The Shah lived in what's known as a "rough neighborhood." This meant that, in order to implement the modernization of Iran, he felt he needed to be harsh in dealing with the opposition. Jimmy Carter was dedicated to the cause of spreading human rights throughout the world, and he decided to put pressure to bear on the Shah to expand civil liberties and relax his policies towards those in his country who were against him.
Carter threatened the Shah with cutting arms shipments, and in response:
The Shah...released 357 political prisoners in February, 1977. But lifting the lid of repression even slightly encouraged the Shah's opponents. An organization of writers and publishers called for freedom of thought, and 64 lawyers called for the abolition of military tribunals. Merchants wrote letters requesting more freedom from government controls. Some people took to the streets, perhaps less fearful of being shot to death, and they clashed with police. A group of 120 lawyers joined together to publicize SAVAK torture and to monitor prison conditions. Dissident academics formed a group called the National Organization of University Teachers, and they joined students in demanding academic freedom. Political dissidents started disseminating more openly their semi-clandestine publications.
As events spiraled out of control, there were demonstrations throughout Iran. Police reacted harshly, and many protestors were killed, which led to more demonstrations and more deaths, which led to--well, you get the idea.
A genie of dissent had been unleashed--a valid one, because there was much to protest. But as things escalated, and the Shah eventually lost the support of the army and the police (a turning point), few seemed to be prescient enough to predict what forces would replace his regime--not what was hoped for, but what was likely to do so. There were only three choices, and two of them--the mullahs and the Marxists--could reasonably be expected to be far more repressive than the Shah.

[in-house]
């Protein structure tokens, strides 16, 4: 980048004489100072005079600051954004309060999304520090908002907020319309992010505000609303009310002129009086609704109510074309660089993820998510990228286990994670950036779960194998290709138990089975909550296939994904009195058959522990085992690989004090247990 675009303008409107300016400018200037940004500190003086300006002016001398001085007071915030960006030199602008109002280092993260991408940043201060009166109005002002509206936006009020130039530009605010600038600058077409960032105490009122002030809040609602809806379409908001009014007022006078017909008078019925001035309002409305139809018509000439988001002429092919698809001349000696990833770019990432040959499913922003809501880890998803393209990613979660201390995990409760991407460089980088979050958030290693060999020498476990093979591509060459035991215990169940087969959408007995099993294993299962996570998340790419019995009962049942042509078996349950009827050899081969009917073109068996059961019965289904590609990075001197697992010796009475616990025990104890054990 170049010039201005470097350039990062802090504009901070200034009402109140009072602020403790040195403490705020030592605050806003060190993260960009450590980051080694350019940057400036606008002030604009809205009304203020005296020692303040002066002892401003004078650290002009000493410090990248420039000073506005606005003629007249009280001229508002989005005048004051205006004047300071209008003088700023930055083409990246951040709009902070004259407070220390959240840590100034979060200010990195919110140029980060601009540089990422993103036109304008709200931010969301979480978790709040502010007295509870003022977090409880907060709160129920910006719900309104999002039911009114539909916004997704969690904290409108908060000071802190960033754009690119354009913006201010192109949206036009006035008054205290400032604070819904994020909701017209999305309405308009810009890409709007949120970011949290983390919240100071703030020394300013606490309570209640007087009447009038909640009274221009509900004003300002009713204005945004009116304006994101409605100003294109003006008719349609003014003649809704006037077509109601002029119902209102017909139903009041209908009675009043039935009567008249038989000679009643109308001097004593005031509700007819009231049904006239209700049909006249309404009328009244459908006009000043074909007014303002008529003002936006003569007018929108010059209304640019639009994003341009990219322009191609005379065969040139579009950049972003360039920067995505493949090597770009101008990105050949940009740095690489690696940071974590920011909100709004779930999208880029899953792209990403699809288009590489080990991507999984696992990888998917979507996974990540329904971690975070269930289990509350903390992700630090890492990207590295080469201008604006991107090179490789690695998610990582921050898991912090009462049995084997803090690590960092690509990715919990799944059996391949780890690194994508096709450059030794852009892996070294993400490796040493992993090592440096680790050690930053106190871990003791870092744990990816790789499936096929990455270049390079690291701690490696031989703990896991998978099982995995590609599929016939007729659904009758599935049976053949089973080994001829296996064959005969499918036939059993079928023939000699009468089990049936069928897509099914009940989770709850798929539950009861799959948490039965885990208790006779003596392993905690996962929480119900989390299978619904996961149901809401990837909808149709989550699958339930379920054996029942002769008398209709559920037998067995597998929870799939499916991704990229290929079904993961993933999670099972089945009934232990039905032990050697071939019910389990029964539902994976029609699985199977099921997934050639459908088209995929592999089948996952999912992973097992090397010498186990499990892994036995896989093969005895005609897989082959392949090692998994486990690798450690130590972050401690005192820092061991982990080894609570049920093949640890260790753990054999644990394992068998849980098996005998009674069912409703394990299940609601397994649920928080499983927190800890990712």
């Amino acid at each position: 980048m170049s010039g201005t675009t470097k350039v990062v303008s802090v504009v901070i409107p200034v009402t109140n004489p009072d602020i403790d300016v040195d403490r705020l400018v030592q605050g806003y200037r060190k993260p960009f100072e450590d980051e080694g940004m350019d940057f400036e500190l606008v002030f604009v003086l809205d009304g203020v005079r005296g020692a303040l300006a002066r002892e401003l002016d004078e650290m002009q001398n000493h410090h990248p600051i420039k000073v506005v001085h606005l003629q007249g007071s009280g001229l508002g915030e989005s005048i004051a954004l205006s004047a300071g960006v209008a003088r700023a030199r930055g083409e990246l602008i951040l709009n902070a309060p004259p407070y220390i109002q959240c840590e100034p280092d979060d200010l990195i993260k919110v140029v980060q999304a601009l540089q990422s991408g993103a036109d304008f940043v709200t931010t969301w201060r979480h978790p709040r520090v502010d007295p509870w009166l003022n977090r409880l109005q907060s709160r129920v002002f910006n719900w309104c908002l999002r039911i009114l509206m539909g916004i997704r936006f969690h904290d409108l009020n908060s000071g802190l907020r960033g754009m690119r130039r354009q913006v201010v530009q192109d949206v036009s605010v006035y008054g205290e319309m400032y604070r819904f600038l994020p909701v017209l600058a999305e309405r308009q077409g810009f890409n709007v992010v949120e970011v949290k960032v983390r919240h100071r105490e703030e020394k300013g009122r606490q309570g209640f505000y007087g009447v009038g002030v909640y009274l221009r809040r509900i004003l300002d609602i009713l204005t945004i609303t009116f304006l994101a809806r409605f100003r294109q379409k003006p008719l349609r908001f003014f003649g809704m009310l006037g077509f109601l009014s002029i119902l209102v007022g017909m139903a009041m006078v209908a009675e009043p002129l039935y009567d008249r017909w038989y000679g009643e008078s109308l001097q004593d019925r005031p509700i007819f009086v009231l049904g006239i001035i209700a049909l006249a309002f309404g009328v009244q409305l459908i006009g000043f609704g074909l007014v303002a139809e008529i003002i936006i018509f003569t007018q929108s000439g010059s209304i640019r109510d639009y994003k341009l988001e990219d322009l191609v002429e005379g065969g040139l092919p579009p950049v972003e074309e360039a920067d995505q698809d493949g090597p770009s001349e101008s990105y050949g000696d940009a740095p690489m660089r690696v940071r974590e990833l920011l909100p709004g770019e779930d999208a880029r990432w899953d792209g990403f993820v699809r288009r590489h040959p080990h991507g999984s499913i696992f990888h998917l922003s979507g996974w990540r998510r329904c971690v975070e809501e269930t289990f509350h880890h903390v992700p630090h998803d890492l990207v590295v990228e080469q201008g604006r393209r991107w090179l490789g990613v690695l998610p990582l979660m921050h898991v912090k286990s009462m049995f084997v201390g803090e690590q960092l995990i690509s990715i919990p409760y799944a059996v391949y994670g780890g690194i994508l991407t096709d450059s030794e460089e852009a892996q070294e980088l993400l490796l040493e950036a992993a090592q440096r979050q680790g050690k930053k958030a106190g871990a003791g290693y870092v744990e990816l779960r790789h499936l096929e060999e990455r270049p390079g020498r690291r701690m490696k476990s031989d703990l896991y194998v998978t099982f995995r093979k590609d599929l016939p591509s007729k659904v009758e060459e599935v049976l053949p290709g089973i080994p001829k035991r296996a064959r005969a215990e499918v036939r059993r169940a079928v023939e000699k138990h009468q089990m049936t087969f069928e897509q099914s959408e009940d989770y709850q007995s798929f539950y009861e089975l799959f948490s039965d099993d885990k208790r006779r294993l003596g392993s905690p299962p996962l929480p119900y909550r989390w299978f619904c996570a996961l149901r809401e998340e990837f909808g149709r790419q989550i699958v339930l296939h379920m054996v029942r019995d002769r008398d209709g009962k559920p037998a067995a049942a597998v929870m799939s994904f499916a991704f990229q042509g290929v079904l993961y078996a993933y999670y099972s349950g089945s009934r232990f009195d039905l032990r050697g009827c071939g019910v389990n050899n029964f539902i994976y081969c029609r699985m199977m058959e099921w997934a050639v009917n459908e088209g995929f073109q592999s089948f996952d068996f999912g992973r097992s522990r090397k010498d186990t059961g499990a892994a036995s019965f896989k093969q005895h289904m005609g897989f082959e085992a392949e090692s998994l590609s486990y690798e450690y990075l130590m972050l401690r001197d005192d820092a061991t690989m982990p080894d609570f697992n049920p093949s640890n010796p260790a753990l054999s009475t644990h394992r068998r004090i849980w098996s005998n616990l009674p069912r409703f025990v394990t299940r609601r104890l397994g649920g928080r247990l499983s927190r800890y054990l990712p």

Jimmy Carter was probably sincere in wishing that his pressure on the Shah would lead to greater civil liberties, not fewer. But if so, it was one of the gravest miscalculations in history. Be careful what you wish for.
On New Years Eve of 1977:
President Carter toasted the Shah at a state dinner in Tehran, calling him "an island of stability' in the troubled Middle East....Did the Carter administration "lose" Iran, as some have suggested? Gaddis Smith might have put it best: "President Carter inherited an impossible situation -- and he and his advisers made the worst of it." Carter seemed to have a hard time deciding whether to heed the advice of his aggressive national security advisor, Zbigniew Brzezinski, who wanted to encourage the Shah to brutally suppress the revolution, or that of his more cautious State Department, which suggested Carter reach out to opposition elements in order to smooth the transition to a new government. In the end he did neither, and suffered the consequences.
Even after it became known that the Shah was suffering from cancer, President Carter was reluctant to allow him entry to the United States, for fear of reprisal against Americans still in Iran. But in October, when the severity of the Shah's illness became known, Carter relented on humanitarian grounds. "He went around the room, and most of us said, 'Let him in.'" recalls Vice President Walter Mondale. "And he said, 'And if [the Iranians] take our employees in our embassy hostage, then what would be your advice?' And the room just fell dead. No one had an answer to that. Turns out, we never did."...
No, they never did. And soon the whole world knew it.
[ADDENDUM: Here's an interesting--although perhaps biased from the Right--look at how Carter contributed to Khomeini's rise. Note something that caught my eye: the role of our old friend Ramsey Clark (second from last paragraph in the "Iranian Voice" piece). Note, also, the role of the State Department.]